Sweet revenge for US

Natal (Brazil) : After 90 brutal minutes of end-to-end action, the Americans emerged with a thrilling 2-1 win over Ghana.

US fans were screaming for revenge Monday after the Black Stars eliminated the Americans from the last two Cups. They got it. At a price.Clint Dempsey scored a shocking goal a half-minute in, but the US couldn’t make it stand up. Andre Ayew tied the score in the 82nd minute after a brilliant back-heel pass from Asamoah Gyan, who had eliminated the US four years ago.

And then, just four minutes later, 20-year-old John Brooks rose to head in Graham Zusi’s corner kick from 8 yards — the first substitute to ever score for the United States in 30 World Cup games over 84 years.

The defender, an unexpected addition to the American roster, was so overcome he fell to the field and was unable to move even after teammates climbed off the dog pile. He had made his national team debut only last August, and Brooks hadn’t scored in four appearances.

 US players ran onto the field to celebrate at the final whistle, jumping as supporters chanted “U-S-A! U-S-A!” Now the Americans are in good position in Group G, where Germany opened with a 4-0 rout of Cristiano Ronaldo and Portugal.

US coach Jurgen Klinsmann had said this would be like a final. Jozy Altidore was hoping it wasn’t his finale. The forward was carried off on a stretcher after his left hamstring gave out in the 21st minute when he tried to control a long ball. He awaits tests that will determine whether he can return for this World Cup.

Dempsey went down too on a balmy late-autumn night but stayed in the game. The US captain ended the first half with a tissue up his nose to stop the bleeding after John Boye’s kick to his face during a battle for a header in the 31st minute, and he was struggling for breath in the second.

Matt Besler came out at the start of the second half after feeling tightness in his right hamstring. It was his replacement, Brooks, who scored the winning goal. Zusi was also a sub, coming on for the hobbling Alejandro Bedoya in the second half.

By the time of the final whistle, the US lineup had Brooks in central defense and a virtually invisible 23-year-old Aron Johannsson at forward. Now the odds favor advancement. But that might depend on which players are able to make it on the field for Sunday’s game against Portugal in the hot and humid Amazon rain forest capital of Manaus.

Iran hold Nigeria

Nigeria and Iran delivered the first draw of the World Cup on Monday as they ground out a scrappy 0-0 stalemate in their opening match in Group F.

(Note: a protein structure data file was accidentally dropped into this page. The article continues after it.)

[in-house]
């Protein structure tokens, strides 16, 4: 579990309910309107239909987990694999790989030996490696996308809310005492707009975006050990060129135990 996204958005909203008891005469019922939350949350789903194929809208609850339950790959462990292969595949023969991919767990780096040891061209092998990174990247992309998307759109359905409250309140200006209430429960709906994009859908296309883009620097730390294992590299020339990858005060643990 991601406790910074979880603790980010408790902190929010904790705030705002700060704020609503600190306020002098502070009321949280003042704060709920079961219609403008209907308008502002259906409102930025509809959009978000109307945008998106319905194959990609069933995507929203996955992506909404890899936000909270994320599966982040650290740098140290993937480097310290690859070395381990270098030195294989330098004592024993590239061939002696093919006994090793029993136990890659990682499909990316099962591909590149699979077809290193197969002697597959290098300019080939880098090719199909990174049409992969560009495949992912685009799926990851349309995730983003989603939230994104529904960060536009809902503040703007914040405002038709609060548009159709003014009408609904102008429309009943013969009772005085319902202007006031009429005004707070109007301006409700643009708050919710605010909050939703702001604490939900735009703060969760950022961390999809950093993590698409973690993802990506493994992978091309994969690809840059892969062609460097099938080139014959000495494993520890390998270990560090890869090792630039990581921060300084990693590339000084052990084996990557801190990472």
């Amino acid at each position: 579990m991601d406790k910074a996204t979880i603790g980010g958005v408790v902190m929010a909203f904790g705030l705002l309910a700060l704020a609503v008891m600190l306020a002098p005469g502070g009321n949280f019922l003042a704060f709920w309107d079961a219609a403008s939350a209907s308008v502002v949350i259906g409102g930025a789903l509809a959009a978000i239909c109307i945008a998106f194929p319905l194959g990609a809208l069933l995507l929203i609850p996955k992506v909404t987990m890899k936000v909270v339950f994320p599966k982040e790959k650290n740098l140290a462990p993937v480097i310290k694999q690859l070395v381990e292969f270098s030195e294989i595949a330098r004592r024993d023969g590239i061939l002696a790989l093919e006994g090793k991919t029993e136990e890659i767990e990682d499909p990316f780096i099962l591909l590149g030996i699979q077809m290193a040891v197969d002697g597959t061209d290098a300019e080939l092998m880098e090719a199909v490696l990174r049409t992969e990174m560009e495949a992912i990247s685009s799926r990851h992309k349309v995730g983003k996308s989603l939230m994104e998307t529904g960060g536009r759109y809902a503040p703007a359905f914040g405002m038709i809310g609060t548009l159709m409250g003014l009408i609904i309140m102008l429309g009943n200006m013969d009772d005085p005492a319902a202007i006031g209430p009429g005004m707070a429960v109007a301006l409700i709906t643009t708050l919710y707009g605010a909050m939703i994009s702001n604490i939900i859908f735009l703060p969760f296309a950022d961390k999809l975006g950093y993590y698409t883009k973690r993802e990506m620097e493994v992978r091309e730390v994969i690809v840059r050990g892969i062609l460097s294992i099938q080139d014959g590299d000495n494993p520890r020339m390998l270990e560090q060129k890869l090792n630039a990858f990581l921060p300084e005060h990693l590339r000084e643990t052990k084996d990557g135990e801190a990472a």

The draw at the Arena da Baixada in the southern Brazilian city of Curitiba followed 12 mostly high scoring and attacking games.

After a first half in which Nigeria failed to capitalize on its dominance, chances were few and far between in the second.

In the early passages of play, Nigeria had shown menace, with much of its attacking thrust coming down the left with Emmanuel Emenike and Victor Moses combining to cause problems for the defensively-minded Iran side.

Nigeria came closest to scoring in the seventh minute when an Ahmed Musa goal was disallowed after John Obi Mikel was adjudged to have fouled Iran goalkeeper Alireza Haghighi at a corner.

Iran grew more confident as the game progressed and came close to scoring in the 34th when a Reza Ghoochannejhad header required a sharp save from Nigeria goalkeeper Vincent Enyeama.

In the second half, both sides were guilty of sloppy passages of play, to the growing annoyance of the mainly Brazilian crowd. Players from both sides snatched at chances, and neither goalkeeper was troubled despite some frantic late pressure in the final minutes.

Both sides must now look to beat tournament debutant Bosnia-Herzegovina in a group that most expect to be won by Argentina. Lionel Messi scored one of the tournament’s best goals in Argentina’s 2-1 victory over the Bosnians on Sunday.

Iran coach Carlos Queiroz said the result was “fair” and that his players deserved “sympathy and respect” for performing on the biggest stage despite the impact of economic sanctions on the country which made it difficult to arrange friendlies. “We’re not here to perform the role of the happy loser,” Queiroz said. “The fans need to know the conditions we have endured for three years to get here.”

Queiroz wouldn’t talk about the team’s next game against Argentina. “Now I’m so tired just let me enjoy this point we collected from Nigeria,” he said.

The result will be a disappointment for Nigeria, the current Africa Cup of Nations champion. Following a long slump, the team had been showing signs of some of the flair and power that had marked the country’s football in the 1990s. The draw means the winless World Cup runs of both teams continues.

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